Therefore, if the Church allows sin to flourish under its roof yet the head of the Church, Jesus Christ came to destroy sin then the work of Christ is rendered useless. In the process, the Church loses its saltines and light.  In the end, the Church is no longer a beacon of hope for those in darkness and are heavy laden with sin but just any other club where one can go and come back week after week while remaining enslaved to sin. That’s a pathetic ‘church’ which I pray that I should never belong to.

 
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Posted by on May 22, 2012 in Christianity and theology

 

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Posted by on May 21, 2012 in Uncategorized

 

J.S. Park

An article by Justin Holcomb of The Resurgence.

Using words like “heresy” or “blasphemy” are serious charges, like saying “You hate God” or “You’re spitting in His face.” Let’s be careful using it so casually, or no one will take your seriously. Or just stay out of grown-up conversations.

Excerpt:

“The frequency and volume of the accusations suggest that some Christians may have lost a sense of the gravity of the charge of heresy. The time has come to call for a strong dose of humility, restraint, and a clear and informed definition of orthodoxy and heresy.

“The current climate shows that we need to relearn the ability to care about right doctrine and have earnest doctrinal disagreements without proclaiming ‘Heresy!’ over every point at which we disagree. We need a more restrained definition of heresy …

“Such an attitude of humble, charitable engagement stands in stark contrast to…

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Posted by on May 21, 2012 in Uncategorized

 

A word for our president

Today, I would like to write our president Mrs. Joyce Banda. First, I would like to congratulate her for becoming the fourth president of Republic of Malawi.

Perhaps, the president will read this blog. I would like also to share with her one thing that has bothered me over the years in regards to how we treat our presidents.  We, sometimes, tend to exalt them to the level of God.

I have seen and heard the previous presidents been given names which belong to God alone. We have equated them with Jesus by referring to them as Messiah or Savior or Mose wa Lero.  Biblically and theologically, Moses was a shadow or pro-type of Jesus Christ hence ‘today’s Moses’ is Christ.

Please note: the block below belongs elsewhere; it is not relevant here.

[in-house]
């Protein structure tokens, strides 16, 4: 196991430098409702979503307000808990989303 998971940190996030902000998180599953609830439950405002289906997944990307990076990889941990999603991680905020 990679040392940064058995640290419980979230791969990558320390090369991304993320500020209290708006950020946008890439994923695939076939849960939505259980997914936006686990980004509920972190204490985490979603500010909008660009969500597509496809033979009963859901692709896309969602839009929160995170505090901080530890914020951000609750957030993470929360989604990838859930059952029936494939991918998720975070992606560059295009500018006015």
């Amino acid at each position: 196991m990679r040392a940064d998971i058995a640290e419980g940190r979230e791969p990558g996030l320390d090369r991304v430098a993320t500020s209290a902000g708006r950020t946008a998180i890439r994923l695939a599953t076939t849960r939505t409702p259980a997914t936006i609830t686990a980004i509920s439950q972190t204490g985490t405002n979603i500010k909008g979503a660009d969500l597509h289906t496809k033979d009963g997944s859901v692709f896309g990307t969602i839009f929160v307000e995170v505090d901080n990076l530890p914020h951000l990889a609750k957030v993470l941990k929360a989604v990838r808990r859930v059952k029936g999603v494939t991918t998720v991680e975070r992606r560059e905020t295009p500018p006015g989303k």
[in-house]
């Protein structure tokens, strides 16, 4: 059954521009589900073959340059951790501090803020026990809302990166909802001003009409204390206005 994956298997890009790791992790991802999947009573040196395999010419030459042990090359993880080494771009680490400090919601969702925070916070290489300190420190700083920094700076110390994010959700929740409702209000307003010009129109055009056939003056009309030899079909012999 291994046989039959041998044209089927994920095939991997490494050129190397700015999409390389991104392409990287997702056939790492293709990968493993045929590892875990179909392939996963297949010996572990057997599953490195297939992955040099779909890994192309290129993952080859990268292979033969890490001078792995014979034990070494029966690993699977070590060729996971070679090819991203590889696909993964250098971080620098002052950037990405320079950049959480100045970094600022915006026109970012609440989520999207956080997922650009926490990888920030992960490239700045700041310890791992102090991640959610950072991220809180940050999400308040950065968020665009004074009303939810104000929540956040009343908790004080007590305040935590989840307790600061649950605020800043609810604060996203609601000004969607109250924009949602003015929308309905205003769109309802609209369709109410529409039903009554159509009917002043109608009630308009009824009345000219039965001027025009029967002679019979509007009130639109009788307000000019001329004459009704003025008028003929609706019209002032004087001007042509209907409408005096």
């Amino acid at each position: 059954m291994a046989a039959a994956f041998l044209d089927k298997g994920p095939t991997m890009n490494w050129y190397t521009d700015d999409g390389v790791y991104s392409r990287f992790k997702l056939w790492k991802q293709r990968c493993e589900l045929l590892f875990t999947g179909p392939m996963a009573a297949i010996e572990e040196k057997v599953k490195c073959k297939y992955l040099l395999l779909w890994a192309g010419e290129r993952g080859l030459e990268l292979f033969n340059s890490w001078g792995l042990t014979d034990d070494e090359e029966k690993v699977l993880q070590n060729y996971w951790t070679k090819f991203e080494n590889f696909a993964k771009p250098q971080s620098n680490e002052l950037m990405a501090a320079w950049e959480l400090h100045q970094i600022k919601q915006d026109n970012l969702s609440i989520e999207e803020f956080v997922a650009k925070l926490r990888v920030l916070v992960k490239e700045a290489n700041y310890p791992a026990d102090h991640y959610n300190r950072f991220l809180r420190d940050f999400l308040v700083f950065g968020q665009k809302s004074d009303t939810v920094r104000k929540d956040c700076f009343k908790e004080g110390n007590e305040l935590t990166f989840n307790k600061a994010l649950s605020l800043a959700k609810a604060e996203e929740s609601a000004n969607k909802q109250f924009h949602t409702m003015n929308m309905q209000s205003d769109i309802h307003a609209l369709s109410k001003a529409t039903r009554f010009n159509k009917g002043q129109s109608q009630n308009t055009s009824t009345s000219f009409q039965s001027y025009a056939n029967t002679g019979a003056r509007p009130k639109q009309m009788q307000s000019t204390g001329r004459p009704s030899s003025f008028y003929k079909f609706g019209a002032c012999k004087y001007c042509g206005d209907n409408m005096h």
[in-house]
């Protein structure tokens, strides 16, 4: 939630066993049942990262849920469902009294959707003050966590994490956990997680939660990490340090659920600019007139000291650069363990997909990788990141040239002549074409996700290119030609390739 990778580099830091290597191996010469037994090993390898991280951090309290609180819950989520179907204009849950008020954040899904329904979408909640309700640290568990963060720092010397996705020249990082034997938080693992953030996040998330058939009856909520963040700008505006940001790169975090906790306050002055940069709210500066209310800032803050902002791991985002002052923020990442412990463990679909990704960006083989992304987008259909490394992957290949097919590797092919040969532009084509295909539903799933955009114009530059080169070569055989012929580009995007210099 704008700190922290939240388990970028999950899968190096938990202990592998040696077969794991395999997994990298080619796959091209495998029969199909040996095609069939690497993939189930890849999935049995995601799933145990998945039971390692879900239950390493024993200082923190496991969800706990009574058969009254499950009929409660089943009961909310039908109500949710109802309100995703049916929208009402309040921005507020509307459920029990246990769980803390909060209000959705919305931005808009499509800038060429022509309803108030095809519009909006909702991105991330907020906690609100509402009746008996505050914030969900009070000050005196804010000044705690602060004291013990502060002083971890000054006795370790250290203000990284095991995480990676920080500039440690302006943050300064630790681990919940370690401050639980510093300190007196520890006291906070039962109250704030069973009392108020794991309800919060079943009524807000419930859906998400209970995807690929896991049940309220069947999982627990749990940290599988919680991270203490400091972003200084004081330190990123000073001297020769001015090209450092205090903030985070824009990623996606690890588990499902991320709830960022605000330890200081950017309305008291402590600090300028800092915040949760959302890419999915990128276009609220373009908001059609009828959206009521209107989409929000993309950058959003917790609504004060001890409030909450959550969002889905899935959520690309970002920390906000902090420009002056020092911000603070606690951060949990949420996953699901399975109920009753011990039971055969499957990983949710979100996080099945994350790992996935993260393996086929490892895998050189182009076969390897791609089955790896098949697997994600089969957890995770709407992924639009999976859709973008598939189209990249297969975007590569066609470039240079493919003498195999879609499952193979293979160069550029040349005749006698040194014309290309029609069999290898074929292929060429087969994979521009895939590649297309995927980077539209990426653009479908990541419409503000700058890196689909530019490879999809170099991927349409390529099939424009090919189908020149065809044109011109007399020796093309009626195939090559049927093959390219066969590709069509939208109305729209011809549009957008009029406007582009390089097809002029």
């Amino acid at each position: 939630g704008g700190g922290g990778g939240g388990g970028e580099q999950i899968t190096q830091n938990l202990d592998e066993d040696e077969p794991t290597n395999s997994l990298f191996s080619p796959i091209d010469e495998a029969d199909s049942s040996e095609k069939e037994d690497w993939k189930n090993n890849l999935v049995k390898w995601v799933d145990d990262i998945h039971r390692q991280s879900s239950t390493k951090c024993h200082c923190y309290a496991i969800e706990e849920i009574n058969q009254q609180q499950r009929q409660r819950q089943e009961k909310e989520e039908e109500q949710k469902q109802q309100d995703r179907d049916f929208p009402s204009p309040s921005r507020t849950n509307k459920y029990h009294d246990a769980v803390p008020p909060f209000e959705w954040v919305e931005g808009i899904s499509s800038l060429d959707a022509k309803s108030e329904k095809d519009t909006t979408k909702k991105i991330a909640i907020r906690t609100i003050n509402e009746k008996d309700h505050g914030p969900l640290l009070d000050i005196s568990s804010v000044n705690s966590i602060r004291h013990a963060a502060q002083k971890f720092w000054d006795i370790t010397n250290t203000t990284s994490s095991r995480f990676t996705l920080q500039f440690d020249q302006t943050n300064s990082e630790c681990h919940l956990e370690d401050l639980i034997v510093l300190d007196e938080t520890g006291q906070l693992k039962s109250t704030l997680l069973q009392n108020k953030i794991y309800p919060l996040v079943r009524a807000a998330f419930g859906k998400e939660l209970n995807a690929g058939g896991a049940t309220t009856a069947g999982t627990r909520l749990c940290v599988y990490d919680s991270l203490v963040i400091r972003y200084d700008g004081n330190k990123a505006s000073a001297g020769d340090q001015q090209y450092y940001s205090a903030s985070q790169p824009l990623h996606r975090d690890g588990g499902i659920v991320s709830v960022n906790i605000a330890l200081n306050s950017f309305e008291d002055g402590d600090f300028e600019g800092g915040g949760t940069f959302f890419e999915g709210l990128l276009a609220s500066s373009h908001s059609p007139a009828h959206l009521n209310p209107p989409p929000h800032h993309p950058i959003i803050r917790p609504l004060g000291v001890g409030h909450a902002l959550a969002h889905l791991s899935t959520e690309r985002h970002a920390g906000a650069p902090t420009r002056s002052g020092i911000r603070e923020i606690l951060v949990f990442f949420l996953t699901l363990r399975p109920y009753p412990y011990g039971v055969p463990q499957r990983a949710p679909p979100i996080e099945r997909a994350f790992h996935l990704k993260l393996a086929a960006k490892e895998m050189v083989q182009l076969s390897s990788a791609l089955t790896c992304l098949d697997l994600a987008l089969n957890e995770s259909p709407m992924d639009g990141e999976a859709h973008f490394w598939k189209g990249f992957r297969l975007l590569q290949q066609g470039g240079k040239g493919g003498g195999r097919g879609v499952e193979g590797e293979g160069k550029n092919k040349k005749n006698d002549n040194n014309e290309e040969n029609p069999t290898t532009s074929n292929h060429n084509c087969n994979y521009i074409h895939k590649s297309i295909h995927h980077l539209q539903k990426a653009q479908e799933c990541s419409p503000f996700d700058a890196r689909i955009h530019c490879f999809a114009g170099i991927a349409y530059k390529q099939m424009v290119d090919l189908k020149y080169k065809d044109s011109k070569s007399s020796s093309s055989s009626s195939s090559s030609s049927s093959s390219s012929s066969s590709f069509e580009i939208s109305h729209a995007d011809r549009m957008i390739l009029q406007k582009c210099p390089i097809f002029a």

I would like to ask our president to refuse such titles if any of us will give her one. It’s sad that often it’s Christians who give such names to the president. I appeal to my fellow Christians to give to God what belongs to God and to Caeser what belongs to Caesar. Never take what is God’s and give it to man.

God can never share his glory with mortal man for he says, “My glory I will not give to another” (Isaiah 48:11). Scripture also says “Blessing and glory and wisdom and thanksgiving and honor and power and might, be to our God forever and ever! Amen (Rev. 7:12).

 
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Posted by on May 15, 2012 in Christianity and Society

 

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The Beauty of Christianity

Recently, I was studying the lives of the twelve Apostles of Jesus Christ. One thing that struck me in my study was the inclusion of Matthew also called Levi and Simon the Zealot in the apostolic band. How was it possible for these two gentlemen to come together like that?

In case you are wondering. Let me provide some important background.  Matthew was a tax collector. The taxes he was collecting were remitted to the Romans who then had colonized the Jews.

The Jews never liked the colonization hence hated to pay taxes to Romans and any Jew who was a tax collector was regarded as an enemy by fellow Jews. The Zealots were Jews who openly showed their hatred for Romans and all those associating with Rome.  The Zealots were willing and ready to kill Romans and any Jew connected to Rome in order to liberate Israel from the Roman bondage.

But, here we are! Matthew who was a tax collector is working hand in hand with Simon the Zealot in serving Jesus. What a scene!

Believe you me, had it not been that these men were transformed by the love of Christ, Simon would have killed Matthew right away. Is it not then amazing to see how the differences of the two evaporated into thin air because of their love for Christ?

“Here is one of the greatest of all examples of personal enmity destroyed by common love of Christ. If Matthew and Simon could live at peace within the apostolic band, then there is no breach between men which cannot be healed when men love Christ,” (William Barclay author of The Master’s Men).

Christianity is indeed beautiful! In Christ, we all come together as one irrespective of our differences in interests, tribes or races. For the love of Christ we are able to say as St. Augustine said “In essentials, unity; in non-essentials, liberty; in all things, love.”

 
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Posted by on May 11, 2012 in Christianity and theology